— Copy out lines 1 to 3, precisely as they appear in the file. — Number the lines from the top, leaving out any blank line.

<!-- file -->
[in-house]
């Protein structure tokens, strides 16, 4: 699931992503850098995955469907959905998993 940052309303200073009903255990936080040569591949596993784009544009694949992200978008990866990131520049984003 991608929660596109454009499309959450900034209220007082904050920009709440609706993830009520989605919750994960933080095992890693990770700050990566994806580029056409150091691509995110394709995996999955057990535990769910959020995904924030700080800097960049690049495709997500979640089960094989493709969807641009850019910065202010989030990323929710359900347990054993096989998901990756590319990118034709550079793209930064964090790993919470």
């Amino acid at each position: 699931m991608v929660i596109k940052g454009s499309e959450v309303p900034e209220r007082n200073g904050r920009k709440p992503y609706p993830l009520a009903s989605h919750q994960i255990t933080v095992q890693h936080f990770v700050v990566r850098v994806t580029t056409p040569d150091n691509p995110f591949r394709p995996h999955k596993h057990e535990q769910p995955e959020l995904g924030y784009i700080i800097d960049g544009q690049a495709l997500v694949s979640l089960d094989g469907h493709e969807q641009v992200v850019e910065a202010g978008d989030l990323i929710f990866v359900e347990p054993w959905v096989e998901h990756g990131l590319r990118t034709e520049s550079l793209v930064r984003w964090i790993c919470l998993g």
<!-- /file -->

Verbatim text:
[in-house]
């Protein structure tokens, strides 16, 4: 699931992503850098995955469907959905998993 940052309303200073009903255990936080040569591949596993784009544009694949992200978008990866990131520049984003 991608929660596109454009499309959450900034209220007082904050920009709440609706993830009520989605919750994960933080095992890693990770700050990566994806580029056409150091691509995110394709995996999955057990535990769910959020995904924030700080800097960049690049495709997500979640089960094989493709969807641009850019910065202010989030990323929710359900347990054993096989998901990756590319990118034709550079793209930064964090790993919470």
């Amino acid at each position: 699931m991608v929660i596109k940052g454009s499309e959450v309303p900034e209220r007082n200073g904050r920009k709440p992503y609706p993830l009520a009903s989605h919750q994960i255990t933080v095992q890693h936080f990770v700050v990566r850098v994806t580029t056409p040569d150091n691509p995110f591949r394709p995996h999955k596993h057990e535990q769910p995955e959020l995904g924030y784009i700080i800097d960049g544009q690049a495709l997500v694949s979640l089960d094989g469907h493709e969807q641009v992200v850019e910065a202010g978008d989030l990323i929710f990866v359900e347990p054993w959905v096989e998901h990756g990131l590319r990118t034709e520049s550079l793209v930064r984003w964090i790993c919470l998993g």